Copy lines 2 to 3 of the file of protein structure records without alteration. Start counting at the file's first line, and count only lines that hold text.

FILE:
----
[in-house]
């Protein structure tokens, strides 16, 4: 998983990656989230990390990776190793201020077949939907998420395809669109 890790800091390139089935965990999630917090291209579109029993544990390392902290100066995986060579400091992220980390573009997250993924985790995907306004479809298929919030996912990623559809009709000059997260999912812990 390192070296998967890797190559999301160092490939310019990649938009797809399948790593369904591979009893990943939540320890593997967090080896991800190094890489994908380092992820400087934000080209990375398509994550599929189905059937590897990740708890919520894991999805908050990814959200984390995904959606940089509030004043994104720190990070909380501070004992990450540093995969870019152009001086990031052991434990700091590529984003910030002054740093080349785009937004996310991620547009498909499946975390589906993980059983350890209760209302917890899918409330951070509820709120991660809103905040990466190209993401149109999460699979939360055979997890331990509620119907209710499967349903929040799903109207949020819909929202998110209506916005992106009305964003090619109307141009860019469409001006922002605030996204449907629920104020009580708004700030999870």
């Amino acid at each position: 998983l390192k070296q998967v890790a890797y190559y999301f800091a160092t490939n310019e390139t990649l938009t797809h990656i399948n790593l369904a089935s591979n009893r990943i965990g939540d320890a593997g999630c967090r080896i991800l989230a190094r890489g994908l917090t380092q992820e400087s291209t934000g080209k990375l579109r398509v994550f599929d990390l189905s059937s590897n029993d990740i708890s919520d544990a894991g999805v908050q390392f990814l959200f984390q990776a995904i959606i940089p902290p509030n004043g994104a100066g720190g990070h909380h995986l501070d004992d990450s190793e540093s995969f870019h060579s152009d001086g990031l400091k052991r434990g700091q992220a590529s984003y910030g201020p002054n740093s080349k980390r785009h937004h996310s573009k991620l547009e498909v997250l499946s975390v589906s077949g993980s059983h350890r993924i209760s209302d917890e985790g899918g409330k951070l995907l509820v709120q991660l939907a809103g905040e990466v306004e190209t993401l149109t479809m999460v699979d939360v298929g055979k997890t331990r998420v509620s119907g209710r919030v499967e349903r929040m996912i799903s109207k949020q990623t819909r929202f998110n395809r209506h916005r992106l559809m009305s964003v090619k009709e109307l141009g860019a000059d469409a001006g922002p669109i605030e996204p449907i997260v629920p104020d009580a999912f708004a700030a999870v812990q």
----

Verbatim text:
């Protein structure tokens, strides 16, 4: 998983990656989230990390990776190793201020077949939907998420395809669109 890790800091390139089935965990999630917090291209579109029993544990390392902290100066995986060579400091992220980390573009997250993924985790995907306004479809298929919030996912990623559809009709000059997260999912812990 390192070296998967890797190559999301160092490939310019990649938009797809399948790593369904591979009893990943939540320890593997967090080896991800190094890489994908380092992820400087934000080209990375398509994550599929189905059937590897990740708890919520894991999805908050990814959200984390995904959606940089509030004043994104720190990070909380501070004992990450540093995969870019152009001086990031052991434990700091590529984003910030002054740093080349785009937004996310991620547009498909499946975390589906993980059983350890209760209302917890899918409330951070509820709120991660809103905040990466190209993401149109999460699979939360055979997890331990509620119907209710499967349903929040799903109207949020819909929202998110209506916005992106009305964003090619109307141009860019469409001006922002605030996204449907629920104020009580708004700030999870």
């Amino acid at each position: 998983l390192k070296q998967v890790a890797y190559y999301f800091a160092t490939n310019e390139t990649l938009t797809h990656i399948n790593l369904a089935s591979n009893r990943i965990g939540d320890a593997g999630c967090r080896i991800l989230a190094r890489g994908l917090t380092q992820e400087s291209t934000g080209k990375l579109r398509v994550f599929d990390l189905s059937s590897n029993d990740i708890s919520d544990a894991g999805v908050q390392f990814l959200f984390q990776a995904i959606i940089p902290p509030n004043g994104a100066g720190g990070h909380h995986l501070d004992d990450s190793e540093s995969f870019h060579s152009d001086g990031l400091k052991r434990g700091q992220a590529s984003y910030g201020p002054n740093s080349k980390r785009h937004h996310s573009k991620l547009e498909v997250l499946s975390v589906s077949g993980s059983h350890r993924i209760s209302d917890e985790g899918g409330k951070l995907l509820v709120q991660l939907a809103g905040e990466v306004e190209t993401l149109t479809m999460v699979d939360v298929g055979k997890t331990r998420v509620s119907g209710r919030v499967e349903r929040m996912i799903s109207k949020q990623t819909r929202f998110n395809r209506h916005r992106l559809m009305s964003v090619k009709e109307l141009g860019a000059d469409a001006g922002p669109i605030e996204p449907i997260v629920p104020d009580a999912f708004a700030a999870v812990q």